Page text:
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October 22, 2001

Blood Tests and Insulin Injections

Question from Mt. Morris, New York, USA:

My four year old daughter was diagnosed with type�1 diabetes just six months ago, and for the most part, she is accepting, but there are still some battles when it comes to the insulin injections. We have recently become aware of a possible alternative to the standard shot. These are called needleless injectors. One on the market currently is called Injex manufactured by Equidyne. I don't expect you to recommend or endorse these products, I am just looking for some data so we can make an informed decision. How effective are these? How do they work exactly? Are they really painless like the companies claim? I will greatly appreciate any and all research on these products.


I have not really been impressed with these injectors, mainly because we can’t predict the insulin activity, but I don’t have experience with this particular device.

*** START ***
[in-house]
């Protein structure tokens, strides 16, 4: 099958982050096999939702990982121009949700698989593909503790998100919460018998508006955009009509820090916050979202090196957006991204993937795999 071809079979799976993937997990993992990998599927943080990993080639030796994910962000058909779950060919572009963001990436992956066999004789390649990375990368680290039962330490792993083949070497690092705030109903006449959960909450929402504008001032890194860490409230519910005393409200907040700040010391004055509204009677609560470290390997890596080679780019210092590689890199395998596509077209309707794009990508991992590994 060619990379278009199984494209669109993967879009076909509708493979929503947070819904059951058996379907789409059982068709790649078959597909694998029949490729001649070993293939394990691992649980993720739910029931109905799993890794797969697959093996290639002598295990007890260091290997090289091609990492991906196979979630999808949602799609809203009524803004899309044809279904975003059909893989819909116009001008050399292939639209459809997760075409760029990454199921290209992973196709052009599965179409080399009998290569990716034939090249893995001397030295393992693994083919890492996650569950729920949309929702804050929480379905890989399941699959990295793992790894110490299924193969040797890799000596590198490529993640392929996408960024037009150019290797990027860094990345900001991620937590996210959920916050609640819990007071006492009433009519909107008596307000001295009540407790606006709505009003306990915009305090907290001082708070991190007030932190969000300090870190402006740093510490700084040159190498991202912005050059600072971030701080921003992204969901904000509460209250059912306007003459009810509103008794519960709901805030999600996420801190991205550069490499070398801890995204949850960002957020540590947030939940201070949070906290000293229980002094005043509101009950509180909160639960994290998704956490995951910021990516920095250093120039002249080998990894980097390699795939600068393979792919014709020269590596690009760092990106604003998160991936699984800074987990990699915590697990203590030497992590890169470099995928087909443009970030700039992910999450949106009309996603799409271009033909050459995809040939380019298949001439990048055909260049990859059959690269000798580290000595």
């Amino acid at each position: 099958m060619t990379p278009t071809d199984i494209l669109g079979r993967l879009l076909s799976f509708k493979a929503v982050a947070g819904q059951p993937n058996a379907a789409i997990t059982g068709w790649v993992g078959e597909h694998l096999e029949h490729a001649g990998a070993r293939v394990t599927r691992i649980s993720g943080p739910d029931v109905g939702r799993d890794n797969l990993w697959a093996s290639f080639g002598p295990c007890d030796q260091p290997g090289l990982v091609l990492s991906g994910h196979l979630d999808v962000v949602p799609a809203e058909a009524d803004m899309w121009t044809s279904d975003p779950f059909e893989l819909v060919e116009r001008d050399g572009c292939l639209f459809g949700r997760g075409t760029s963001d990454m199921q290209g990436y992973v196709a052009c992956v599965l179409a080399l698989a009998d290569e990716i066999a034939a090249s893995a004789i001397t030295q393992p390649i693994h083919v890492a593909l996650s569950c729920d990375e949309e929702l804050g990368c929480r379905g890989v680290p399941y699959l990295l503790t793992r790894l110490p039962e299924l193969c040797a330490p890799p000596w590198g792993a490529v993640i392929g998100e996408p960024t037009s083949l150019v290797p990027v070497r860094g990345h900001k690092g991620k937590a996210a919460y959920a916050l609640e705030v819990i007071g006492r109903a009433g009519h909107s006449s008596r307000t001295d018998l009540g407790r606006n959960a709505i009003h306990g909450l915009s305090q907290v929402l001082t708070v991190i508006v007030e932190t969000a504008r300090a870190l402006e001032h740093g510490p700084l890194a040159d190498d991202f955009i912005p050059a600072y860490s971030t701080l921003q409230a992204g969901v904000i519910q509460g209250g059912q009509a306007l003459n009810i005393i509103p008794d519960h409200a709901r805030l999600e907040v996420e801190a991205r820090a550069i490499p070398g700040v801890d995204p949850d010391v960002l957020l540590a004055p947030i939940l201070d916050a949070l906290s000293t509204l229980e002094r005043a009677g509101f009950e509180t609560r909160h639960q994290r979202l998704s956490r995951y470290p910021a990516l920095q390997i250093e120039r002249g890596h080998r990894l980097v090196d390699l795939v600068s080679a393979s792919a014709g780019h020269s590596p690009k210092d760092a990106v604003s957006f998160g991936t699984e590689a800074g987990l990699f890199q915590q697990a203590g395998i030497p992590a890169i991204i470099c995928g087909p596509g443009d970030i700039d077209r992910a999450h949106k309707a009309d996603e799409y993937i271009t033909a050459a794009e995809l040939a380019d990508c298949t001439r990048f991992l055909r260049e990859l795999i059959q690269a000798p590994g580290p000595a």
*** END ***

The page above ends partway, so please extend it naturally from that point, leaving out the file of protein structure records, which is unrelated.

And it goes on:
Additional comments from Dr. David Schwartz:

I have not prescribed the Injex for anyone (yet), but have considered it for a couple of kids. It has a different degree of discomfort (having experimented with injections vs. Injex on myself — I do not have diabetes.)

There is a brief feeling of “pressure.” It is loud as the insulin is “pressured” into the skin. The pressure comes from a very tightly wound “spring” that, when released, quickly forces the insulin out of the special syringe. It is rather cumbersome. It is also expensive. There are special adapters that come to put into the insulin vials to draw up the insulin into the Injex special syringes. You have to renew those adapters and the special syringes. Maybe the company would let you give it a trial run for a week, and you can really try it out to see if you and your daughter like it.

Is your child really complaining of pain with injections or expressing fear/apprehension about injections? If the latter, you might try a simple little device called an Inject-Ease® which is like a spring loaded lancet device but fo insulin syringes. It “hides” the needle and gives the injections with the same, simple pressure. Ask your daughter’s diabetes team about it.


[Editor’s comment: See Jet Injectors.